where $\mathcal{P}(\kappa,\eta_1,\eta_2,\zeta_{22})$ is the multivariate Gaussian defined by Eq. (19) with p=4, the correlation matrix (22), and the quadratic form (24). Both expressions can be integrated analytically and their difference, $n_{\rm det}(\kappa_{\rm th})=n^{-}(\kappa_{\rm th})-n^{+}(\kappa_{\rm th})$, as explained in Sect. 4.2, returns the number density of detections  $n_{\rm det}$ above the threshold $\kappa_{\rm th}$,

\begin{displaymath}n_{\rm det}(\kappa_{\rm th})=
\frac{1}{4\sqrt{2}\pi^{3/2}}
...
...
\left(
-\frac{\kappa_{\rm th}^2}{2\sigma_0^2}
\right)\cdot
\end{displaymath} (28)

Note how the dependence on $\sigma_2$ drops out of the difference n--n+, leading to a very simple result. This equation is much less complex than Eqs. (41), (42) by van Waerbeke (2000). It returns the number of detection contours rather than the number of peaks.

\begin{figure}
\par\mbox{ \includegraphics[angle=-90,width=5.3cm,clip]{fig/12866...
...m}
\includegraphics[angle=-90,width=5.2cm,clip]{fig/12866fg3f} }
\end{figure} Figure 3:

Top panels: probability density function (PDF) measured from the synthetic galaxy catalogue, covering 24.4 square degrees, analysed with all adopted filters and scales. The negative part of the PDF is well described by a Gaussian (solid lines). The 3-$\sigma $ error bars related to the Poissonian uncertainty are shown. This shows how weak lensing signal-to-noise maps can be modelled as Gaussian random fields. Bottom panels: a similar comparison was performed with the measured power spectrum and the predicted one based on the expected combined large scale structure and noise power spectrums convolved with the weak lensing filter and the frequency response of the survey. For clarity, we only show the results for the intermediate scales.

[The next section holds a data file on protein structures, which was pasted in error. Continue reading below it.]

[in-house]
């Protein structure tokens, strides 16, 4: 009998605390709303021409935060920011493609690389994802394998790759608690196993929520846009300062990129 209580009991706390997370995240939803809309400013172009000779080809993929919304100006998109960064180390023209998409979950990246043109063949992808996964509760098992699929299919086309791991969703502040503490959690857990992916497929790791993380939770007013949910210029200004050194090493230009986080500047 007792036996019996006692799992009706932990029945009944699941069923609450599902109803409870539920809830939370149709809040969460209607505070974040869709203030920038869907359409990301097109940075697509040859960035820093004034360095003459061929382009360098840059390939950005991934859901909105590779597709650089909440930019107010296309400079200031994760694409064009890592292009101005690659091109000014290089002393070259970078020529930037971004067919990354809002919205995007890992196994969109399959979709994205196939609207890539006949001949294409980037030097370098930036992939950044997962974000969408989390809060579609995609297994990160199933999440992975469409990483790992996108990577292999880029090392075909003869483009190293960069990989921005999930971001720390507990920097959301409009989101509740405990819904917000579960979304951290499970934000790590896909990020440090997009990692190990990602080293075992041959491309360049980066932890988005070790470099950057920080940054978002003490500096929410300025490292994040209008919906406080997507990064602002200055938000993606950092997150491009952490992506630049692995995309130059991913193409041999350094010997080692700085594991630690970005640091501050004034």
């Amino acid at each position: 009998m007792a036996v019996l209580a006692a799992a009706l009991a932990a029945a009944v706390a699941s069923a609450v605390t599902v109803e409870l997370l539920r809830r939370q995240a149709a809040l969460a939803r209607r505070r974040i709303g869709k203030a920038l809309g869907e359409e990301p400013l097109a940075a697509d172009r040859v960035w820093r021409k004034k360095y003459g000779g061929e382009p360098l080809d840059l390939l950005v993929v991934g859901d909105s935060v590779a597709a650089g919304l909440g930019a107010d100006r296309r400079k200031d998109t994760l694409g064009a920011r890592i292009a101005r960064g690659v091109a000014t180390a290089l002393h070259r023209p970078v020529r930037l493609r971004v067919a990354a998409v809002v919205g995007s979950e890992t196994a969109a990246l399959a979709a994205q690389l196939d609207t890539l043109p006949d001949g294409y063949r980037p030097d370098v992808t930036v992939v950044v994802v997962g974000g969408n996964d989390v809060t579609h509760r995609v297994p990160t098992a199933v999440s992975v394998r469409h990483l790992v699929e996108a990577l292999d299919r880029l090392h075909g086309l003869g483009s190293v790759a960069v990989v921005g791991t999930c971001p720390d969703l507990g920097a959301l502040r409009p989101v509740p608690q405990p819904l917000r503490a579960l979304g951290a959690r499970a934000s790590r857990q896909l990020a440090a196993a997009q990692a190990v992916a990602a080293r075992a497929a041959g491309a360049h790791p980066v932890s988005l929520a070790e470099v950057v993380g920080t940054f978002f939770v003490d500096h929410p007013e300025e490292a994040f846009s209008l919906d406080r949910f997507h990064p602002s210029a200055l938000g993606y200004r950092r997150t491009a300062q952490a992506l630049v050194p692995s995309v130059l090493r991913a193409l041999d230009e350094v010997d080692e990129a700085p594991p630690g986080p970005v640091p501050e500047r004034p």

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For completeness we report the number density estimate also for the classical up-crossing criterion, Eq. (21) only, where the constraint on the second derivative of the field, $\zeta_{22}$, is not used,

                            $\displaystyle n_{\rm up}(\kappa_{\rm th})$ = $\displaystyle \frac{1}{4\sqrt{2}\pi^{3/2}}
\left(
\frac{\sigma_1}{\sigma_0}
\ri...
..._{\rm th}}{\sigma_0}
\exp
\left(
-\frac{\kappa_{\rm th}^2}{2\sigma_0^2}
\right)$  
    $\displaystyle \times
\left[
{\rm erf}
\left(
\frac{\kappa_{\rm th}\sigma_1^2}{\...
...\left(
-\frac{\kappa_{\rm th}^2\sigma_1^4}{\sigma_0^2\gamma^2}
\right)
\right],$ (29)